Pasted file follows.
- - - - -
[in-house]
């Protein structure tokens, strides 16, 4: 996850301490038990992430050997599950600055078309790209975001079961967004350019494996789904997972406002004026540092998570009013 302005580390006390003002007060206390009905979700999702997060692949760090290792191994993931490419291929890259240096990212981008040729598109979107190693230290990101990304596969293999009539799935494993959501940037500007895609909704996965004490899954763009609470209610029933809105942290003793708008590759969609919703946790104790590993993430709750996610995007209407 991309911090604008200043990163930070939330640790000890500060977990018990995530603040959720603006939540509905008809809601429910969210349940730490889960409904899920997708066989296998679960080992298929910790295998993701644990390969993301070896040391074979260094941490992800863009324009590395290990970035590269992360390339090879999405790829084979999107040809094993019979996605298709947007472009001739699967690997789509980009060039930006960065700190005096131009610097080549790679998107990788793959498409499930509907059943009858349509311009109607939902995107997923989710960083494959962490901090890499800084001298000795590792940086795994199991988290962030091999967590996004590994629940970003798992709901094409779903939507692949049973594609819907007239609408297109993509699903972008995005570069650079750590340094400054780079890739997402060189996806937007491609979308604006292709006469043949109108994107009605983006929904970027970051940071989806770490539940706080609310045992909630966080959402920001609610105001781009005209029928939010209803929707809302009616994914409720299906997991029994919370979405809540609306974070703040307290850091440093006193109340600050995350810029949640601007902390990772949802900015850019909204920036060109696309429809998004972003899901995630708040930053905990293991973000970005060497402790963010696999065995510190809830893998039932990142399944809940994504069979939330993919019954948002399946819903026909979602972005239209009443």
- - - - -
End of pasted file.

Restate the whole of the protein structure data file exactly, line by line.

[in-house]
């Protein structure tokens, strides 16, 4: 996850301490038990992430050997599950600055078309790209975001079961967004350019494996789904997972406002004026540092998570009013 302005580390006390003002007060206390009905979700999702997060692949760090290792191994993931490419291929890259240096990212981008040729598109979107190693230290990101990304596969293999009539799935494993959501940037500007895609909704996965004490899954763009609470209610029933809105942290003793708008590759969609919703946790104790590993993430709750996610995007209407 991309911090604008200043990163930070939330640790000890500060977990018990995530603040959720603006939540509905008809809601429910969210349940730490889960409904899920997708066989296998679960080992298929910790295998993701644990390969993301070896040391074979260094941490992800863009324009590395290990970035590269992360390339090879999405790829084979999107040809094993019979996605298709947007472009001739699967690997789509980009060039930006960065700190005096131009610097080549790679998107990788793959498409499930509907059943009858349509311009109607939902995107997923989710960083494959962490901090890499800084001298000795590792940086795994199991988290962030091999967590996004590994629940970003798992709901094409779903939507692949049973594609819907007239609408297109993509699903972008995005570069650079750590340094400054780079890739997402060189996806937007491609979308604006292709006469043949109108994107009605983006929904970027970051940071989806770490539940706080609310045992909630966080959402920001609610105001781009005209029928939010209803929707809302009616994914409720299906997991029994919370979405809540609306974070703040307290850091440093006193109340600050995350810029949640601007902390990772949802900015850019909204920036060109696309429809998004972003899901995630708040930053905990293991973000970005060497402790963010696999065995510190809830893998039932990142399944809940994504069979939330993919019954948002399946819903026909979602972005239209009443």